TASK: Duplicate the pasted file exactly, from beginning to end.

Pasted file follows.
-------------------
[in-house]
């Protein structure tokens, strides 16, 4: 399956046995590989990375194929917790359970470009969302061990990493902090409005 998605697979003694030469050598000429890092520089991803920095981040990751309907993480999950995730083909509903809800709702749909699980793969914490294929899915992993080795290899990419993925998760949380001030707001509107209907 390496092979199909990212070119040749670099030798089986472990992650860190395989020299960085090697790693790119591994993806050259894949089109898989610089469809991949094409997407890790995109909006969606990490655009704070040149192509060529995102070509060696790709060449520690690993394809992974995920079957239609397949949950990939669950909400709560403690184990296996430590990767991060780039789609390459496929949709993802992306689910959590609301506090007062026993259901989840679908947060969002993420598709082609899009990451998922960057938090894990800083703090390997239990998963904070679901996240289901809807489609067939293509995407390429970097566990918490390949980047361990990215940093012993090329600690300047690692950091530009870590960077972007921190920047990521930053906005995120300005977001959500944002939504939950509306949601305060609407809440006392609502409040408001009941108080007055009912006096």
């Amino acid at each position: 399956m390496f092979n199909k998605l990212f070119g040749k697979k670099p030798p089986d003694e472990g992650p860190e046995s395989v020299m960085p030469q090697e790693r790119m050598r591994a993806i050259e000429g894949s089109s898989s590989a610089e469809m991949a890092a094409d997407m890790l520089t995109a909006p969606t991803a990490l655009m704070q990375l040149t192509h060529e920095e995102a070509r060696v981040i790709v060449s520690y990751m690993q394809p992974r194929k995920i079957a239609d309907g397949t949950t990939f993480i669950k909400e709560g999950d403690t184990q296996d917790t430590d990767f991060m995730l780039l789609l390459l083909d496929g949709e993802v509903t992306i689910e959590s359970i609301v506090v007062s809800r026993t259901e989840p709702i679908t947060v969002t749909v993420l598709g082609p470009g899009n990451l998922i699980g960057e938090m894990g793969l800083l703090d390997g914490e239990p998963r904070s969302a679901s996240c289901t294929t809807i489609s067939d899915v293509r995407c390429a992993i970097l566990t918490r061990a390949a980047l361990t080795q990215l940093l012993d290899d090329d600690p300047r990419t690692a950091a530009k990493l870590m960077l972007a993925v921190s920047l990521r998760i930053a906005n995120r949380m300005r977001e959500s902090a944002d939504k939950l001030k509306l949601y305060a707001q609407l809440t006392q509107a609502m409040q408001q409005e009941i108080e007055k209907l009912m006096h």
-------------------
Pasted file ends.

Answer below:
[in-house]
């Protein structure tokens, strides 16, 4: 399956046995590989990375194929917790359970470009969302061990990493902090409005 998605697979003694030469050598000429890092520089991803920095981040990751309907993480999950995730083909509903809800709702749909699980793969914490294929899915992993080795290899990419993925998760949380001030707001509107209907 390496092979199909990212070119040749670099030798089986472990992650860190395989020299960085090697790693790119591994993806050259894949089109898989610089469809991949094409997407890790995109909006969606990490655009704070040149192509060529995102070509060696790709060449520690690993394809992974995920079957239609397949949950990939669950909400709560403690184990296996430590990767991060780039789609390459496929949709993802992306689910959590609301506090007062026993259901989840679908947060969002993420598709082609899009990451998922960057938090894990800083703090390997239990998963904070679901996240289901809807489609067939293509995407390429970097566990918490390949980047361990990215940093012993090329600690300047690692950091530009870590960077972007921190920047990521930053906005995120300005977001959500944002939504939950509306949601305060609407809440006392609502409040408001009941108080007055009912006096």
């Amino acid at each position: 399956m390496f092979n199909k998605l990212f070119g040749k697979k670099p030798p089986d003694e472990g992650p860190e046995s395989v020299m960085p030469q090697e790693r790119m050598r591994a993806i050259e000429g894949s089109s898989s590989a610089e469809m991949a890092a094409d997407m890790l520089t995109a909006p969606t991803a990490l655009m704070q990375l040149t192509h060529e920095e995102a070509r060696v981040i790709v060449s520690y990751m690993q394809p992974r194929k995920i079957a239609d309907g397949t949950t990939f993480i669950k909400e709560g999950d403690t184990q296996d917790t430590d990767f991060m995730l780039l789609l390459l083909d496929g949709e993802v509903t992306i689910e959590s359970i609301v506090v007062s809800r026993t259901e989840p709702i679908t947060v969002t749909v993420l598709g082609p470009g899009n990451l998922i699980g960057e938090m894990g793969l800083l703090d390997g914490e239990p998963r904070s969302a679901s996240c289901t294929t809807i489609s067939d899915v293509r995407c390429a992993i970097l566990t918490r061990a390949a980047l361990t080795q990215l940093l012993d290899d090329d600690p300047r990419t690692a950091a530009k990493l870590m960077l972007a993925v921190s920047l990521r998760i930053a906005n995120r949380m300005r977001e959500s902090a944002d939504k939950l001030k509306l949601y305060a707001q609407l809440t006392q509107a609502m409040q408001q409005e009941i108080e007055k209907l009912m006096h």